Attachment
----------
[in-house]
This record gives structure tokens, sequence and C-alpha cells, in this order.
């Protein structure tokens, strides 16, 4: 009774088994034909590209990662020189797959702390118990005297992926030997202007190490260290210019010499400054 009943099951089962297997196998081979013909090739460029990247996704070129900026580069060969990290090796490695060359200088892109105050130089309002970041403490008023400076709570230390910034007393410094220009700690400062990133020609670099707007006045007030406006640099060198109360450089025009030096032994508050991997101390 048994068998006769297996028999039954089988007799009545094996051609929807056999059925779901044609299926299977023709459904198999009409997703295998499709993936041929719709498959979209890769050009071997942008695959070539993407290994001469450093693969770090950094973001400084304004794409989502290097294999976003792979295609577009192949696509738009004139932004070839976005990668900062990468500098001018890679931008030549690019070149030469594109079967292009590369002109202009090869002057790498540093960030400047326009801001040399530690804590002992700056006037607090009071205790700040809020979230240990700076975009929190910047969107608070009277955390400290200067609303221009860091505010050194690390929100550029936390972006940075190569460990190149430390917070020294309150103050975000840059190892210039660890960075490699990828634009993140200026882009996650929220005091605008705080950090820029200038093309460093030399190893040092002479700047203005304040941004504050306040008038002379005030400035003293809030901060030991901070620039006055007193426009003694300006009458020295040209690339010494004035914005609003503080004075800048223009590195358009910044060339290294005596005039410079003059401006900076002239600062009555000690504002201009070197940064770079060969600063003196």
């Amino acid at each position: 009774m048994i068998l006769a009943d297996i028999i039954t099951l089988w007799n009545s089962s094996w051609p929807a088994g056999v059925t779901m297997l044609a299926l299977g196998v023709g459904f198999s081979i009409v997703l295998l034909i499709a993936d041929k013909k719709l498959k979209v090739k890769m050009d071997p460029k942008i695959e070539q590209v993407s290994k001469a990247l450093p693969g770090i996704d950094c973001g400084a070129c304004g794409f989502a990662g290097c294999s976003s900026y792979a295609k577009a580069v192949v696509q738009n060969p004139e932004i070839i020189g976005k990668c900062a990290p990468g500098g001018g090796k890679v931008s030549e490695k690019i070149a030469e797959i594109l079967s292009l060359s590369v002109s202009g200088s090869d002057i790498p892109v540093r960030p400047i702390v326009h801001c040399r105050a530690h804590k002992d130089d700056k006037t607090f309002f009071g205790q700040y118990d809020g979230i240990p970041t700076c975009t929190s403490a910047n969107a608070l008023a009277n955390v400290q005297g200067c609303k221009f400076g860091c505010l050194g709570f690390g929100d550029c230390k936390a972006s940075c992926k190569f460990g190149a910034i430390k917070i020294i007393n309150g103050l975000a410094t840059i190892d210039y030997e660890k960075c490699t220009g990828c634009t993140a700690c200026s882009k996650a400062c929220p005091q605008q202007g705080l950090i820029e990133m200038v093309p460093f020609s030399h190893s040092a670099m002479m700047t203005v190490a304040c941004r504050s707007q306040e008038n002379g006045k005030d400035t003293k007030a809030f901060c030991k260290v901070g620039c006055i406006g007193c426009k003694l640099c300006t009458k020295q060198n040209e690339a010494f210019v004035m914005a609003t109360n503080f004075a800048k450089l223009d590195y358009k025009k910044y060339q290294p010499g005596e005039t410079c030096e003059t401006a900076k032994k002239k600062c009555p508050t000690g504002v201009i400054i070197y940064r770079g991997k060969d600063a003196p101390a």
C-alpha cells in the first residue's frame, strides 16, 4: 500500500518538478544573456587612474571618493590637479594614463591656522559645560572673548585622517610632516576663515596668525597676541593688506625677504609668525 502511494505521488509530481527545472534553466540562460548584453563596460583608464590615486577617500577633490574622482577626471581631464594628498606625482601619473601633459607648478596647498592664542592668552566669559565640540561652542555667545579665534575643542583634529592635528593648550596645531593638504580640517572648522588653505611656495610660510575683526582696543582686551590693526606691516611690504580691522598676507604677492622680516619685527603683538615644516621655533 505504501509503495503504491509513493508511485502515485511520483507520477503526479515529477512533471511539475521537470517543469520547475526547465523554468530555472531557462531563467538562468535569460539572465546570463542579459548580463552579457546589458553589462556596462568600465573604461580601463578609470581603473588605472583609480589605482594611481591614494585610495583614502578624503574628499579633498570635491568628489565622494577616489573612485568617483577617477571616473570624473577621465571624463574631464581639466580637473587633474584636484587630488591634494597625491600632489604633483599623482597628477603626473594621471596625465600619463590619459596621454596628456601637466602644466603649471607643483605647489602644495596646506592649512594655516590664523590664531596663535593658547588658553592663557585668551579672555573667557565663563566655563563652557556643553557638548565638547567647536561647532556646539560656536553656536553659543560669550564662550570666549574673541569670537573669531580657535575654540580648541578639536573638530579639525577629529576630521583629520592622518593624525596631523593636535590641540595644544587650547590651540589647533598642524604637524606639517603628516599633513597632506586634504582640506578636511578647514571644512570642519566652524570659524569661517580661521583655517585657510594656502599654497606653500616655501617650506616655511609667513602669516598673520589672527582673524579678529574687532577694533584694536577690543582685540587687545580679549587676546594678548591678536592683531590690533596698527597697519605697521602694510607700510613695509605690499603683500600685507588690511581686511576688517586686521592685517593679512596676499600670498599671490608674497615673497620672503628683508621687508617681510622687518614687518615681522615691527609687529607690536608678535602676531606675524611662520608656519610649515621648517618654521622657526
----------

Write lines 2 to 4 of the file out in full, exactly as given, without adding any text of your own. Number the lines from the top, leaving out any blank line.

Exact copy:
This record gives structure tokens, sequence and C-alpha cells, in this order.
């Protein structure tokens, strides 16, 4: 009774088994034909590209990662020189797959702390118990005297992926030997202007190490260290210019010499400054 009943099951089962297997196998081979013909090739460029990247996704070129900026580069060969990290090796490695060359200088892109105050130089309002970041403490008023400076709570230390910034007393410094220009700690400062990133020609670099707007006045007030406006640099060198109360450089025009030096032994508050991997101390 048994068998006769297996028999039954089988007799009545094996051609929807056999059925779901044609299926299977023709459904198999009409997703295998499709993936041929719709498959979209890769050009071997942008695959070539993407290994001469450093693969770090950094973001400084304004794409989502290097294999976003792979295609577009192949696509738009004139932004070839976005990668900062990468500098001018890679931008030549690019070149030469594109079967292009590369002109202009090869002057790498540093960030400047326009801001040399530690804590002992700056006037607090009071205790700040809020979230240990700076975009929190910047969107608070009277955390400290200067609303221009860091505010050194690390929100550029936390972006940075190569460990190149430390917070020294309150103050975000840059190892210039660890960075490699990828634009993140200026882009996650929220005091605008705080950090820029200038093309460093030399190893040092002479700047203005304040941004504050306040008038002379005030400035003293809030901060030991901070620039006055007193426009003694300006009458020295040209690339010494004035914005609003503080004075800048223009590195358009910044060339290294005596005039410079003059401006900076002239600062009555000690504002201009070197940064770079060969600063003196």
């Amino acid at each position: 009774m048994i068998l006769a009943d297996i028999i039954t099951l089988w007799n009545s089962s094996w051609p929807a088994g056999v059925t779901m297997l044609a299926l299977g196998v023709g459904f198999s081979i009409v997703l295998l034909i499709a993936d041929k013909k719709l498959k979209v090739k890769m050009d071997p460029k942008i695959e070539q590209v993407s290994k001469a990247l450093p693969g770090i996704d950094c973001g400084a070129c304004g794409f989502a990662g290097c294999s976003s900026y792979a295609k577009a580069v192949v696509q738009n060969p004139e932004i070839i020189g976005k990668c900062a990290p990468g500098g001018g090796k890679v931008s030549e490695k690019i070149a030469e797959i594109l079967s292009l060359s590369v002109s202009g200088s090869d002057i790498p892109v540093r960030p400047i702390v326009h801001c040399r105050a530690h804590k002992d130089d700056k006037t607090f309002f009071g205790q700040y118990d809020g979230i240990p970041t700076c975009t929190s403490a910047n969107a608070l008023a009277n955390v400290q005297g200067c609303k221009f400076g860091c505010l050194g709570f690390g929100d550029c230390k936390a972006s940075c992926k190569f460990g190149a910034i430390k917070i020294i007393n309150g103050l975000a410094t840059i190892d210039y030997e660890k960075c490699t220009g990828c634009t993140a700690c200026s882009k996650a400062c929220p005091q605008q202007g705080l950090i820029e990133m200038v093309p460093f020609s030399h190893s040092a670099m002479m700047t203005v190490a304040c941004r504050s707007q306040e008038n002379g006045k005030d400035t003293k007030a809030f901060c030991k260290v901070g620039c006055i406006g007193c426009k003694l640099c300006t009458k020295q060198n040209e690339a010494f210019v004035m914005a609003t109360n503080f004075a800048k450089l223009d590195y358009k025009k910044y060339q290294p010499g005596e005039t410079c030096e003059t401006a900076k032994k002239k600062c009555p508050t000690g504002v201009i400054i070197y940064r770079g991997k060969d600063a003196p101390a």